Another question I have is: Why does Notre Dame University hold its graduation ceremony on Sunday? I thought college graduations were customarily held on Saturday, Sunday being the sabbath and a holy day…
…Things are not looking good for no-defense Dirk and the Mavs. The Thuggets are dominating them…
…Recently I received this charming note from one of our young people, and I wanted to share it with you:
Dear Father White,
I loved the retreat. You helped out in so many different ways. I learned so much that I can’t remember it all.
…This morning, the sports world is abuzz with the news that Brett Favre just might come out of retirement (again) to play for the Minnesota Vikings!
It is pretty clear that the man is petty. He would like to stick it in the Green Bay Packers’ eye. That would be the one motivator for his return to the rigors of professional football.
There has been general tsk-tsking over this. ‘He can’t be allowed to come back just to satisfy a personal vendetta. He would have to show full commitment to the team!’ etc.
Let’s take a step back from this.
Please do not moralize at me over football. Football is not a religion that requires ritual purity. Football is a game.
When the Lord said, “Forgive your enemies,” He was not talking about during a football game. Games are FOR vendettas. Games are for score-settling. You are supposed to want to kick your opponents butt, and it makes it more fun when it is personal.
This is my humble sports-blogger position: There is only one thing that would keep me from mocking Brett Favre for coming back from retirement yet again. That would be if he came back to settle the score with the Packers. (Who never did him any real wrong, by the way.) The pettiness and bitterness of sports is what makes them fun. Save the moralizing for serious things.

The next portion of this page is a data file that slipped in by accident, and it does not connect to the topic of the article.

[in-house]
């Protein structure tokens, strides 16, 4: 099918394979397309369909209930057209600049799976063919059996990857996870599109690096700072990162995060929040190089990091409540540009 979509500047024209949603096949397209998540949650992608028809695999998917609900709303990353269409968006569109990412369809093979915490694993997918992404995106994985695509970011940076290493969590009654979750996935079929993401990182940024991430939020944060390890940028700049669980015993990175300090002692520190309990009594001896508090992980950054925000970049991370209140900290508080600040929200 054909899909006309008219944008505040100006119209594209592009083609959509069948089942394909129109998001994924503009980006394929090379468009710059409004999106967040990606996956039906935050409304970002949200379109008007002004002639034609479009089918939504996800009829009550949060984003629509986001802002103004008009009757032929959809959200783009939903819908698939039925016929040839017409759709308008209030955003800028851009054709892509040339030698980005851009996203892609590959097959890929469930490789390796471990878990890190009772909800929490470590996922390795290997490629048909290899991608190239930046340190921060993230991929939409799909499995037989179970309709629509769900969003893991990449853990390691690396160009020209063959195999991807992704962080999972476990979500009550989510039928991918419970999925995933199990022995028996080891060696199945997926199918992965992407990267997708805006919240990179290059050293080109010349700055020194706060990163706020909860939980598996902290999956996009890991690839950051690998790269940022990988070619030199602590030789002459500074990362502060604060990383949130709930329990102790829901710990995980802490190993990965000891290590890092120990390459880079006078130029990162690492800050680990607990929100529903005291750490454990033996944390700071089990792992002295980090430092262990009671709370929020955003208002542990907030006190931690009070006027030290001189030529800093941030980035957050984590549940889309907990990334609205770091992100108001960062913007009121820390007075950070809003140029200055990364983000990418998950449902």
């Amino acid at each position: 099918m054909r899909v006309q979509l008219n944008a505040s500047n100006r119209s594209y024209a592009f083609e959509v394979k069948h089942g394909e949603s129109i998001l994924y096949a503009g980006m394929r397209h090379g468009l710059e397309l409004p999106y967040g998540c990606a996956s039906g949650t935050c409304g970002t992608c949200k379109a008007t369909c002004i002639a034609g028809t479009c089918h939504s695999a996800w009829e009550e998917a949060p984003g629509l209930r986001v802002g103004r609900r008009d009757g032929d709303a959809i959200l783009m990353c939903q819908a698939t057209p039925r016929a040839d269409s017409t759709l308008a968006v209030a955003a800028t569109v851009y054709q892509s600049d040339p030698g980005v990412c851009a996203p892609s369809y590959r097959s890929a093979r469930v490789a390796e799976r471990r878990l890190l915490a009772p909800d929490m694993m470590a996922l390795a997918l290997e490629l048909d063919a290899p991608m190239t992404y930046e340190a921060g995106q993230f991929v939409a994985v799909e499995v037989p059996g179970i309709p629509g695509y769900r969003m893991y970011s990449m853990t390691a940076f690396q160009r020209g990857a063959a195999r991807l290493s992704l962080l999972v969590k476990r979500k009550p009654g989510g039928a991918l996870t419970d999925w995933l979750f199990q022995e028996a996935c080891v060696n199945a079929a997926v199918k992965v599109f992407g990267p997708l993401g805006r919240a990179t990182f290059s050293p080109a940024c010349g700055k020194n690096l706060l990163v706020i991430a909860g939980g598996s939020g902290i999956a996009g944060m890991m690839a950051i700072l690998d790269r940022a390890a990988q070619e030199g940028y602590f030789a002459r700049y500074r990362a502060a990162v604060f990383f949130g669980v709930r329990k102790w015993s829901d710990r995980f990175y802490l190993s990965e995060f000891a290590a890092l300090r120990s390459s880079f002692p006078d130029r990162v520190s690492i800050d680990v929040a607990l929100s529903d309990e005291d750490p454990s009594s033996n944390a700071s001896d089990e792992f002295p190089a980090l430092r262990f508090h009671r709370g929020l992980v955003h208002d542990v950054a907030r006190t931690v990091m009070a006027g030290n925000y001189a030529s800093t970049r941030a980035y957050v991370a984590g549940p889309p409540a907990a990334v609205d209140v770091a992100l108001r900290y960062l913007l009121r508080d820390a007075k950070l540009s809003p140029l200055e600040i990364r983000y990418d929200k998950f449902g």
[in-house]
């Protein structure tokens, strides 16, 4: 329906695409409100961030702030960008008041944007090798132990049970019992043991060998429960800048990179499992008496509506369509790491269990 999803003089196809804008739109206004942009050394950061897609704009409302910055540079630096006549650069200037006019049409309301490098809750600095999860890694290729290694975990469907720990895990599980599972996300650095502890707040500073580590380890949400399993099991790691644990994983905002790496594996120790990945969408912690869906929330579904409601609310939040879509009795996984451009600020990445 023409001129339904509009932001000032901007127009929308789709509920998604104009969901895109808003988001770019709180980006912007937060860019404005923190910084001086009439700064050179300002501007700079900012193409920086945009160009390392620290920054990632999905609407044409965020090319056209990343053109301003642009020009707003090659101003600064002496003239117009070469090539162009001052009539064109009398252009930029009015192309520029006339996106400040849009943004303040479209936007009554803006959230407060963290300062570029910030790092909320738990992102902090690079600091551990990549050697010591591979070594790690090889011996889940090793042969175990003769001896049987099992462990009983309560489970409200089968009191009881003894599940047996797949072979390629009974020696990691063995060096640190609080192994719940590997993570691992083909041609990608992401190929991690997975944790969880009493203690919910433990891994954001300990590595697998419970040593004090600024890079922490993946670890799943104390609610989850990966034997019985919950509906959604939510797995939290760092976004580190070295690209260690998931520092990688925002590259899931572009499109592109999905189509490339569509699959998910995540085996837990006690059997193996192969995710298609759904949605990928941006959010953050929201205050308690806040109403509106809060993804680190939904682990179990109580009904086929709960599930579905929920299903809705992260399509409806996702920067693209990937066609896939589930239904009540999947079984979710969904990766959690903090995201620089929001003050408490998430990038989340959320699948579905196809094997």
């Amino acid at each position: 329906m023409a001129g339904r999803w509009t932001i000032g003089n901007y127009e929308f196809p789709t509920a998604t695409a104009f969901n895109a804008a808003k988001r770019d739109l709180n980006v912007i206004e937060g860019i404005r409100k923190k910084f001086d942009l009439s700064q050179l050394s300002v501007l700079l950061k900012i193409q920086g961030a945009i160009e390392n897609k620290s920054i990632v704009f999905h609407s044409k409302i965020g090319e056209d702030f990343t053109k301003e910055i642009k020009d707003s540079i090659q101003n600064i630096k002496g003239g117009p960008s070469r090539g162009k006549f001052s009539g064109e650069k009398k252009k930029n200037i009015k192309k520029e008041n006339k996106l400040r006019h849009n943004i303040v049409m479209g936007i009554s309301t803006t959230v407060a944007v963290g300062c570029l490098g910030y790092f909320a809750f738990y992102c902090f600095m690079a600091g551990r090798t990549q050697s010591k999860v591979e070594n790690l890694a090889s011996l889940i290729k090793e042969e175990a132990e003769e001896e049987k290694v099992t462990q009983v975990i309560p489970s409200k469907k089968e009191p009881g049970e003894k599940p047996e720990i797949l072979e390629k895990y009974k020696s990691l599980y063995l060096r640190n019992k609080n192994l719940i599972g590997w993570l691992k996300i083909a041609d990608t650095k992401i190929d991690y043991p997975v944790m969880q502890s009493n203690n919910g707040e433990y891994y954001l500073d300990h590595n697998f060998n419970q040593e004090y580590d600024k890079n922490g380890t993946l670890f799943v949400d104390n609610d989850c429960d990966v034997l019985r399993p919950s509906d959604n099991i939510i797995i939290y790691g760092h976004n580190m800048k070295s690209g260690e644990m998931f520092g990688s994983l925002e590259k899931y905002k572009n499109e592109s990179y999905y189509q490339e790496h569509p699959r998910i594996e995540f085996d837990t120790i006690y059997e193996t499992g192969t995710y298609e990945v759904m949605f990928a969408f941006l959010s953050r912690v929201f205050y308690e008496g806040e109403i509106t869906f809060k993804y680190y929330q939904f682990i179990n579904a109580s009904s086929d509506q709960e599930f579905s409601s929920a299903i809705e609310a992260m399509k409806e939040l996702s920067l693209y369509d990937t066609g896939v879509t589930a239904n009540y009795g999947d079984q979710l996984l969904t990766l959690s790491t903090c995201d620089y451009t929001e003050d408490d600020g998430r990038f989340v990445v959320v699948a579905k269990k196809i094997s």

…Circumstances have arisen which have moved me to prepare a brief synthesis of facts regarding marriage. Hopefully this synthesis will serve to put at rest the minds of well-meaning people who do not want to be on the wrong side of the ‘struggle for civil rights.’
Barring any technical difficulties, I will publish the little vademecum in a few hours…
Please refrain from throwing tomatoes: For my money, of the three orators (Obama, Glendon, Noonan), Noonan promises to be the most interesting.
I am not claiming that he is correct in all his opinions. I do not even know what all his opinions are. I am simply saying that he is a very smart man, with a subtle, penetrating mind. His Power to Dissolve is one of the more illuminating books I have ever read. (It is about ecclesiastical marriage law.)
…The number seven subway in New York City is a delightful line.
You can ride it between Times Square and Grand Central in lieu of the tedious “Shuttle.” You can ride it out to Shea Stadium and the site of the 1939 and 1964 World’s Fairs, which is where one of the wonders of the world is kept: the New York City Panorama.
The day after I ran the New York Marathon, I parked at a Queens diner, ate an omelette, and paid the owner ten dollars to keep an eye on my car for a few hours. Then I rode the Seven to Manhattan for a wonderful day at the Metropolitan Museum of Art, Central Park, lunch with my brother, etc. Basically, the number seven is sweet.